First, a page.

A meaningful Universe?

What does all this have to do with finding meaning in our lives? Well, we intuitively value the complexity and self-organization that we see in living beings. We have the same admiration for intelligence and culture, which we see as one step above mere life. The fact that the Universe has steadily moved to create life and then ourselves indicates that we are part of a process much larger than ourselves, something truly awe-inspiring.

So it is not just that we are working for the good of Humanity while Humanity in itself has no meaning. Humanity does have meaning because it is part of a larger process encompassing the whole history of the Universe.

Will this process continue in the future, beyond Humanity? Here it is tempting to fall into the heresy of teleology, which is saying that evolution has a particular goal, like producing human beings, or that the Universe has a goal, like producing consciousness or intelligence. This idea has been condemned because goals are something that humans have, not inanimate matter. However, as I argue in another article, agency (doing something to achieve a particular outcome) could be considered a property of living beings. And, looking at the past, it is unavoidable to conclude that the Universe has evolved in the direction of increasing complexity and self-organization and that this has led to the appearance of information-rich organisms and intelligence.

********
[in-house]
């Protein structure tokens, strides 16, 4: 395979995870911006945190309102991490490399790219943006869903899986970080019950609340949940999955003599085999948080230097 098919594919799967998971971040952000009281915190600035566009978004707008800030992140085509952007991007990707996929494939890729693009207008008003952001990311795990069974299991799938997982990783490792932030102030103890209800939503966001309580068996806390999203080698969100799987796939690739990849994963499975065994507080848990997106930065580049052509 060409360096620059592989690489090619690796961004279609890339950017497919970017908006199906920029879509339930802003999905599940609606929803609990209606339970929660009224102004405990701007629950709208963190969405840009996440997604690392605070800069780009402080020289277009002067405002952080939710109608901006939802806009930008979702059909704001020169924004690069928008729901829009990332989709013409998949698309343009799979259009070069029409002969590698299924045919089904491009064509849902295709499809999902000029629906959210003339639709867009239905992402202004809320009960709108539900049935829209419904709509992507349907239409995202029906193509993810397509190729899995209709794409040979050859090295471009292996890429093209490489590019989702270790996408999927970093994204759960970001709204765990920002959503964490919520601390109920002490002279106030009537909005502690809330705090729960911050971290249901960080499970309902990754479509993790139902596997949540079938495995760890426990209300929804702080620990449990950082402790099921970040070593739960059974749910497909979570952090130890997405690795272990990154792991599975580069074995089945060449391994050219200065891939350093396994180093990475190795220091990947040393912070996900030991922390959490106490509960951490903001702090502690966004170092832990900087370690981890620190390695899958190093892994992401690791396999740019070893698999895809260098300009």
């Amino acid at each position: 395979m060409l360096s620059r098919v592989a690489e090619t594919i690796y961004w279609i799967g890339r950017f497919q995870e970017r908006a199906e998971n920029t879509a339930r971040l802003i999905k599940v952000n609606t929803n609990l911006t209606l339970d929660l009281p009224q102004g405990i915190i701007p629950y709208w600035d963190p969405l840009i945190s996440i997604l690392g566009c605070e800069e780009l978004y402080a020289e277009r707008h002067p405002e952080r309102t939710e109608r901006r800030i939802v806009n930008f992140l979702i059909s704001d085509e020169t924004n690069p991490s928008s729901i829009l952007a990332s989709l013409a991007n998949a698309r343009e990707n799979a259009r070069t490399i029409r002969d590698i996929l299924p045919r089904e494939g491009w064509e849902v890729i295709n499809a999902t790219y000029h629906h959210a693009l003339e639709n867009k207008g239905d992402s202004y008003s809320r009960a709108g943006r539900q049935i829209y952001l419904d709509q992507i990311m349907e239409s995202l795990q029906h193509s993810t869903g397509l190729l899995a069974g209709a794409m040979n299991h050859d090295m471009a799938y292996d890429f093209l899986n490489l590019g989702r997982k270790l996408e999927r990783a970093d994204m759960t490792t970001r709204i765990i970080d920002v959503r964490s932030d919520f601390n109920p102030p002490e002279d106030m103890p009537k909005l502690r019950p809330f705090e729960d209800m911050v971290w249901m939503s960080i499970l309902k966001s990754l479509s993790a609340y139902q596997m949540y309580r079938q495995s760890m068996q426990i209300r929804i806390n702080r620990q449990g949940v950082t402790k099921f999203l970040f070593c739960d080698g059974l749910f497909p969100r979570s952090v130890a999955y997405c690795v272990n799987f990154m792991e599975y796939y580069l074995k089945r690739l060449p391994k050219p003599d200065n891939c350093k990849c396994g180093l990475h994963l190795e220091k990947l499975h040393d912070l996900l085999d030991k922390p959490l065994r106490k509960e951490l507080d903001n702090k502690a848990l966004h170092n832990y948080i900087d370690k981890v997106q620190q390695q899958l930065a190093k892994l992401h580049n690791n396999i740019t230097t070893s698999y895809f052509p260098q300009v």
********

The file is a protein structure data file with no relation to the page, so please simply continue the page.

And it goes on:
Indeed, what we are doing right now is creating computers that store all our cultural information and also generate information in increasingly larger amounts. Is that the next step of the universal evolution? Are we going to continue to be part of the process, or will we be left behind?

Transhumanism is a modern philosophy that, based on this view of the Cosmos, proposes that we can find meaning in the future development of the human race. It hopes that we will walk hand-in-hand with computers instead of being replaced by them (Ray Kurzweil, The Singularity Is Near: When Humans Transcend Biology). We may be able to do that by linking our brains directly to a computer, perhaps eventually migrating our entire consciousness into a computer.


It is not that the Universe has meaning in itself. Is that we are able to find meaning when we contemplate how the Universe has been evolving to give rise to consciousness, intelligence and culture.